Monday, September 18, 2006

StrongTalk and the Blue Book

Once upon a while Alan Kay said that, although the Blue Book had a complete reference implementation of the virtual machine, to his knowledge nobody other than the initial four had attempted to make a new virtual machine from scratch.

In addition, he also commented on Al Gore saying that with the Internet in the hands of the public, it would be possible to have a much more educated population. Alan's wife snapped back: the knowledge is already in libraries, and very few people take advantage of it. Why should the Internet make a difference?

And this brings me to StrongTalk. Now the source code is out there. Should I expect, in the view of how other things have happened, that in the next year or so we will have amazing virtual machines, just because a reference implementation is available? The answer must be, again, no.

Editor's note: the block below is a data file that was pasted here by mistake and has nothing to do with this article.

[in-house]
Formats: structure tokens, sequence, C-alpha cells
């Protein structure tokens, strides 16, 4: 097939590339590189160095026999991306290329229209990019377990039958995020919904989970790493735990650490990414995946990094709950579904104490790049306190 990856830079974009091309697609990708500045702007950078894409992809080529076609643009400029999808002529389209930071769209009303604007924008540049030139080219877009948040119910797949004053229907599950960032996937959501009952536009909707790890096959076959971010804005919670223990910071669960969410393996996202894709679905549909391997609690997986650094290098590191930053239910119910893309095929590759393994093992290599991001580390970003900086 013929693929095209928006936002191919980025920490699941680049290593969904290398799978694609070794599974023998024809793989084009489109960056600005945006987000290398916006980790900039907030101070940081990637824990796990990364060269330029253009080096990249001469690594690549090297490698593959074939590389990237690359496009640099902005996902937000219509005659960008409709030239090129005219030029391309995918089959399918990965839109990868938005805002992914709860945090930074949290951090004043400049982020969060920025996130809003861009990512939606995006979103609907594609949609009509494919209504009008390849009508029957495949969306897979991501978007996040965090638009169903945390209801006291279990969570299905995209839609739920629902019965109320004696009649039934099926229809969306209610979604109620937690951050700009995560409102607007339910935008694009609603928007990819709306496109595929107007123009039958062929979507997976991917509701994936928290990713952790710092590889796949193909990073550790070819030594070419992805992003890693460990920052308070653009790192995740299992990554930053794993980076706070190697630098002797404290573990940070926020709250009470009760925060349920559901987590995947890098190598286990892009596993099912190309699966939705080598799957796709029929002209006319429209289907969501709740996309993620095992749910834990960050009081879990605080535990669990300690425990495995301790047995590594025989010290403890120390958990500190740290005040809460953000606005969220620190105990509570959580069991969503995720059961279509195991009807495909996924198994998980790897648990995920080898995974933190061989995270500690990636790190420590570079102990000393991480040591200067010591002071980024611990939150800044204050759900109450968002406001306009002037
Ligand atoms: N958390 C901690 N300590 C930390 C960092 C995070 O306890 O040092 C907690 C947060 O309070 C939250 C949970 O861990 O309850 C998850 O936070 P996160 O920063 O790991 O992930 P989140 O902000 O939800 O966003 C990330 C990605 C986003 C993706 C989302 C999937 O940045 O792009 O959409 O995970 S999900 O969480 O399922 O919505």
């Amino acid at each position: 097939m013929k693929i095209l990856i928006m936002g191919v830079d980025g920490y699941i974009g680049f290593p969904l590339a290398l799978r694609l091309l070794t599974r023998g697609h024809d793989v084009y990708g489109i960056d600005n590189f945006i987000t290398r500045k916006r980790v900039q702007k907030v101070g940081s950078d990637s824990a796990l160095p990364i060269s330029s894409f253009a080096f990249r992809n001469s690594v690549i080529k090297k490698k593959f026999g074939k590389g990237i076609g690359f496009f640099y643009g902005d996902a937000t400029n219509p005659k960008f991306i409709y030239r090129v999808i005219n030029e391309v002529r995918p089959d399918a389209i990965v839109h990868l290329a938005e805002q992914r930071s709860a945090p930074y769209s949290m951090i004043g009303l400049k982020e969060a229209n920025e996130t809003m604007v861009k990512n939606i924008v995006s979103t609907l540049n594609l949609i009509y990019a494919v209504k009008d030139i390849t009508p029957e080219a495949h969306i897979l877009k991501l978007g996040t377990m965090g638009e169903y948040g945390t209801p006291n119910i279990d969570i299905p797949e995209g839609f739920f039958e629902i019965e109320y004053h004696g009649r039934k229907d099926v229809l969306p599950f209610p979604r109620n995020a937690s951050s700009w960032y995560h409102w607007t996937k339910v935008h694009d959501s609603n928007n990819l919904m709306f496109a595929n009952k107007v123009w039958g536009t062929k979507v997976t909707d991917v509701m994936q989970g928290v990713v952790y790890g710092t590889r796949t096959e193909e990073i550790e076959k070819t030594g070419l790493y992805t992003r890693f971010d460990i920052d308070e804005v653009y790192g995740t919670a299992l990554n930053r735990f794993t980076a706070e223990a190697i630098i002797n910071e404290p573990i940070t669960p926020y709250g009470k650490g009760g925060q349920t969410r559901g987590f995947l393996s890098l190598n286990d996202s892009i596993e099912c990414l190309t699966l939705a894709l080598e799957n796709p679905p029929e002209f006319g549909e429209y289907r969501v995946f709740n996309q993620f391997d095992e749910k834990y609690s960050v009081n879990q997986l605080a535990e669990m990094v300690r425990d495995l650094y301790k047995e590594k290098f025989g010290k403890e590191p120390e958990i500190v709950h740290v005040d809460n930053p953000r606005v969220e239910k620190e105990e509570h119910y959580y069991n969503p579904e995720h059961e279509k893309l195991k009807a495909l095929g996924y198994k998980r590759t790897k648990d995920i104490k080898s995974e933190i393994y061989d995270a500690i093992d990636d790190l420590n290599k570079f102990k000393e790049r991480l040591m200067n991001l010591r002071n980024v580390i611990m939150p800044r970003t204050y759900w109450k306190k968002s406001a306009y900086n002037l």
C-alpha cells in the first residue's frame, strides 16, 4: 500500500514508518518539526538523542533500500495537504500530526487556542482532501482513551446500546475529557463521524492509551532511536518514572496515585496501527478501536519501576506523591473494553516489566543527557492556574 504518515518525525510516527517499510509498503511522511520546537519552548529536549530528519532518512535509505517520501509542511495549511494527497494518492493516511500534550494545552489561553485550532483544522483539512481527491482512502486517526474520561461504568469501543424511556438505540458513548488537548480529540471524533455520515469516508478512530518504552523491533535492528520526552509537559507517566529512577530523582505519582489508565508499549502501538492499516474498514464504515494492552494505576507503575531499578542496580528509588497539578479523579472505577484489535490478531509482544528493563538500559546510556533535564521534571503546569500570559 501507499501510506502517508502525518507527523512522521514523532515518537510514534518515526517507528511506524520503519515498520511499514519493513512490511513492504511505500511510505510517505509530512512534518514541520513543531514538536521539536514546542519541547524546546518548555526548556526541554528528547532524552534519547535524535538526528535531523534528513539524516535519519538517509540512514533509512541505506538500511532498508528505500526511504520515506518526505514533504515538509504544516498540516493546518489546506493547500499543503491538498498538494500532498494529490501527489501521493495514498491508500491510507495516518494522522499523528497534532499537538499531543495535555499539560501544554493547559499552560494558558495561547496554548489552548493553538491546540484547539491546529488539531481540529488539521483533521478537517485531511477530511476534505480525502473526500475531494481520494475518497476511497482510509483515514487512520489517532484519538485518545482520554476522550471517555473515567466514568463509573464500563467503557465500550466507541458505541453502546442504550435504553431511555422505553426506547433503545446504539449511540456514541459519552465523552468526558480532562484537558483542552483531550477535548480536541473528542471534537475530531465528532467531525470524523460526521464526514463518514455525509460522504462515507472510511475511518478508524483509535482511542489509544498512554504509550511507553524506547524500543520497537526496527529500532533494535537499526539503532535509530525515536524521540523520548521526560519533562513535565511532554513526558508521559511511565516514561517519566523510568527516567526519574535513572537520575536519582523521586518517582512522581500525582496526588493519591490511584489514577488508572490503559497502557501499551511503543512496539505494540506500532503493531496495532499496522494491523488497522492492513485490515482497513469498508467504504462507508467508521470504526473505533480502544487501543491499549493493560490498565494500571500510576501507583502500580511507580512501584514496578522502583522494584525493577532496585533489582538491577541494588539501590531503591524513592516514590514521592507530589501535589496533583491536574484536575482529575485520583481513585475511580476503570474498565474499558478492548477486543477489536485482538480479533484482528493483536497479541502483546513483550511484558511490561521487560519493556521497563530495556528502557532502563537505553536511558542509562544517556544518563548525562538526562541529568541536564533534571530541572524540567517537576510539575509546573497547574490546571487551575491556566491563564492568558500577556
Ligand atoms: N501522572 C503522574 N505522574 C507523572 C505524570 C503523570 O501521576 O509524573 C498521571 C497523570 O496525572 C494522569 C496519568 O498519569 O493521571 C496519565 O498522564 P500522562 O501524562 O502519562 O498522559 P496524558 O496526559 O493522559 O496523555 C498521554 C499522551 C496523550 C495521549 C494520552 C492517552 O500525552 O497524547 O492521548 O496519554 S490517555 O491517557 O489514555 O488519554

The SELF thesis, the foundation of StrongTalk's compiler, has been available for more than 10 years. The SELF system is proof that it works. StrongTalk itself, as proof that it can be done in Smalltalk as well, has been out there for another decade. And what happened since then? Nothing. Why should a bunch of .cpp files make a difference now?

No, my friend. For this to happen, what is necessary is action. I hope this is the time though, and that StrongTalk's release spurs us into making it a reality. As with everything: it is now, or never.

Go Smalltalk Go!

Wednesday, September 13, 2006

Presentation at NYC --- another one coming up!

Well!... it was interesting...

I had all these problems with getting the laptop to use the projector properly. 40 minutes to get it to work really make me wonder if I wouldn't be happier with a Mac. Most likely, the NVIDIA drivers make sense to most people and I am just unable to use them properly. I still do not understand how the thing is supposed to work.

After that, however, things went better. Ahh, my friend, but if you weren't there... then you missed a working model of how things that can perceive their environment can also react to it!